How to Handle "Back to School" Anxiety
Updated: Aug 23, 2019
With summer coming to a close, the "back to school" excitement and nerves are coming into play. Kids are anticipating all kinds of new things - a new teacher, a new classroom, maybe some new friends, some new expectations - which is overwhelming for anyone. I took the liberty of asking a few teachers and a prospective school psychologist if they had any advice for parents as their child gets ready to take on the new school year.
Caroline Miller, 3rd Grade Teacher, Miltona Science Magnet School
Miss Miller takes special care to ensure every student feels welcome in their new classroom community. Throughout the year, she checks in with every child to make sure they have "that smile on" and are feeling valued and cared for. Here is what you can do to facilitate that same mindset at home during the first few weeks of school!
Reading books about the first day of school and having kids connect to the character or experience can help them learn. It's powerful for them!
Find a book that helps kids understand what to expect on their first day such as "First Day Jitters" by Julie Danneberg. Your child will have fun and find comfort in reading books that he can relate to! Miss Miller also stresses understanding your child's nerves as a parent. Remember that patience is important as he works through these emotions and new experiences! Miss Miller also suggests teaching kids that nerves are normal during the first few weeks of school and can even be mistaken for excitement!
Brityn Ryshavy, MAE
Brityn Ryshavy has gained ample experience with nervous students while in school to receive her Masters in Educational Psychology. Her background gives her some unique ideas to curb your child's nerves.
Familiarize your child with their new community and environment by attending school events before and during the school year.
Help your child ease into the school year by taking him to the school open house, book fairs, family fun nights, etc. Attending school events is a great way to supplement conversations you're having with your child about his anxiety. However, conversation isn't the only means for you to encourage him to express his feelings. Ryshavy suggests you to invite your child to draw a picture of what he thinks his classroom will look like or ask him to write a story about his ideal first day. Writing and drawing helps you understand your child's perspective more clearly and is a great conversation starter! Finally, pay attention to your child's nerves throughout the first few weeks or months. "If nervousness is seriously impacting your child's life, seek help." Every school has counselors that are great resources for your child if he needs some extra support in working through his anxiety!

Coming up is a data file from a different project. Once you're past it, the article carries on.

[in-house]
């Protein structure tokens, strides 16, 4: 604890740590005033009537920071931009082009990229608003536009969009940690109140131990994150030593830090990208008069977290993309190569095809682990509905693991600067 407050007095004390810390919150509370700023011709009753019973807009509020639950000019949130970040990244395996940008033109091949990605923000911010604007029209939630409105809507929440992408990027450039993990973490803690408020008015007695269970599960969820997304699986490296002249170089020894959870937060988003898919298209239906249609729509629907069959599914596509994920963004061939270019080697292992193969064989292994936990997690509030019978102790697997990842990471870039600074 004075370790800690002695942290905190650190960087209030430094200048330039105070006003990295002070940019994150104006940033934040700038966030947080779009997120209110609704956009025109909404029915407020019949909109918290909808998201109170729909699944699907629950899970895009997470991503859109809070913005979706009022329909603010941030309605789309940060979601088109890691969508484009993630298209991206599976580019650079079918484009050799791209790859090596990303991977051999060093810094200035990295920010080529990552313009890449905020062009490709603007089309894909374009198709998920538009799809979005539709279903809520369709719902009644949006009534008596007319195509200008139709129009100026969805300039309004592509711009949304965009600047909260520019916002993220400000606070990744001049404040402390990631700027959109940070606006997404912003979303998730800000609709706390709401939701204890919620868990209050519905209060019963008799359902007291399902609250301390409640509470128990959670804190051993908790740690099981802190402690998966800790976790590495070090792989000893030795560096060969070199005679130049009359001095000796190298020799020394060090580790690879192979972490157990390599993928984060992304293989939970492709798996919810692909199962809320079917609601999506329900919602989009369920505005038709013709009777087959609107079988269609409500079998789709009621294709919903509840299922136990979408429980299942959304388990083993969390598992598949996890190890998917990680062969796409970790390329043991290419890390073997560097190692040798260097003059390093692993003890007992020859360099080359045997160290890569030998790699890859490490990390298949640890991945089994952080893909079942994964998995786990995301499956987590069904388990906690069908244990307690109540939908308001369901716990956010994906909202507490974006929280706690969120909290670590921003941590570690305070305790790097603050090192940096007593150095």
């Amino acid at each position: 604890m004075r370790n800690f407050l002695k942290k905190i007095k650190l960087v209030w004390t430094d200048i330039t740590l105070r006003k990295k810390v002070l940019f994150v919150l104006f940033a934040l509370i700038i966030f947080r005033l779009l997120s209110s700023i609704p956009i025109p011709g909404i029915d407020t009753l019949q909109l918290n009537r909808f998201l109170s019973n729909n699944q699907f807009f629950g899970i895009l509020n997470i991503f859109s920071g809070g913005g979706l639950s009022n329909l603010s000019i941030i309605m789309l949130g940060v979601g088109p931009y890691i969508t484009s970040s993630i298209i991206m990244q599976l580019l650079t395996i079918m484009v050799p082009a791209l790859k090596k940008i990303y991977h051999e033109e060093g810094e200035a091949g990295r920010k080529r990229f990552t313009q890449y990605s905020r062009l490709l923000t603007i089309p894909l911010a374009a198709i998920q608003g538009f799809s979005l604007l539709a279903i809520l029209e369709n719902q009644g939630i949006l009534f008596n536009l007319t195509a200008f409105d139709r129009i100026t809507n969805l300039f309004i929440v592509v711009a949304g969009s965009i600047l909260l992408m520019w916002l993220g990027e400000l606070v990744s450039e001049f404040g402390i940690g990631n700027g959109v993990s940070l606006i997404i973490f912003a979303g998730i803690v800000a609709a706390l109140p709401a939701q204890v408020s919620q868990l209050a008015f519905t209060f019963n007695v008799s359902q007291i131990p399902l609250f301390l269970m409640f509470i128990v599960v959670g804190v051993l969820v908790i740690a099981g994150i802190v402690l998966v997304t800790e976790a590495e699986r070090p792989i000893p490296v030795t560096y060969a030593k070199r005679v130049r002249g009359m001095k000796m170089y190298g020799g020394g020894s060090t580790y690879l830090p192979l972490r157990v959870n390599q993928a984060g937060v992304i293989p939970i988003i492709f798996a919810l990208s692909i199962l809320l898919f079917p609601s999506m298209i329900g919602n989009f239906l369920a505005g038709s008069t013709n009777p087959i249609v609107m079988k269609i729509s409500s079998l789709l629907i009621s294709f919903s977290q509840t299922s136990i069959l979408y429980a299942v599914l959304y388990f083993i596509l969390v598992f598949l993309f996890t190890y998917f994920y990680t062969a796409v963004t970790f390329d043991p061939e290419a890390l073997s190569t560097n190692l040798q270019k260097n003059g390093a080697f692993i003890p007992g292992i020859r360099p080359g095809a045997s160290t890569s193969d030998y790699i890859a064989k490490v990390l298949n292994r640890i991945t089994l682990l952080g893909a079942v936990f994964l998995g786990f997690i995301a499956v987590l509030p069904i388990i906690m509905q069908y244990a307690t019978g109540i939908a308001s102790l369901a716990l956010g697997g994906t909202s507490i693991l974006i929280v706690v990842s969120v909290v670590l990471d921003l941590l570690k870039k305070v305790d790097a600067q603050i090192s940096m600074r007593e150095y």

Katie Schneeman, 1st Grade Teacher, Notre Dame Academy
Mrs. Schneeman knows the responsibility as a teacher to make a child feel welcome and at ease as he experiences so many "firsts." She is sure to make an individual connection with each student by learning their interests and name as quickly as possible. It's important for your child to confidently seek comfort in his teacher, but so is learning to bond with other students in the classroom by recognizing they are all in the same boat.
It’s every child's first day in this new room with a new teacher. It’s totally normal to be nervous but comforting for your child to know that they're not alone in feeling that way.
Mrs. Schneeman encourages parents to remind their child that first day (or first week!) jitters are totally normal, and that all other students are experiencing the same new things right along with him. Groups experiencing things for the first time facilitates relationship building and friendships, so remind him of that, too.
Keep things positive! Teach your child how to overcome (not suppress!) his anxiety with these tips. You are your child's biggest advocate and best teacher. Confidence in the classroom starts with you!
I wish all of your children many new adventures and gold stars. I'm sure they deserve it!